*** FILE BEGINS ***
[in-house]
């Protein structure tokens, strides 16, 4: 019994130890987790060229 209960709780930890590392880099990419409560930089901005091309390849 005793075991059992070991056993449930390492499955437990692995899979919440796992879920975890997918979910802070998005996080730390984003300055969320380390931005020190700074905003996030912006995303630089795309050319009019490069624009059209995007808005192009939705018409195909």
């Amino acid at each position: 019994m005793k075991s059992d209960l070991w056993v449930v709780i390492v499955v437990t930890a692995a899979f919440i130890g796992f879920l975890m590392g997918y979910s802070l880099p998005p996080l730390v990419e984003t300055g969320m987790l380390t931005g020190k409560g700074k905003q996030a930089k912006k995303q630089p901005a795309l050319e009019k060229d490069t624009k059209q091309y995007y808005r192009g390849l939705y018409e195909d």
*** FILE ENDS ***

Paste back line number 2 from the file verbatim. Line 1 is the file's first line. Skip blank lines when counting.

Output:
């Protein structure tokens, strides 16, 4: 019994130890987790060229 209960709780930890590392880099990419409560930089901005091309390849 005793075991059992070991056993449930390492499955437990692995899979919440796992879920975890997918979910802070998005996080730390984003300055969320380390931005020190700074905003996030912006995303630089795309050319009019490069624009059209995007808005192009939705018409195909």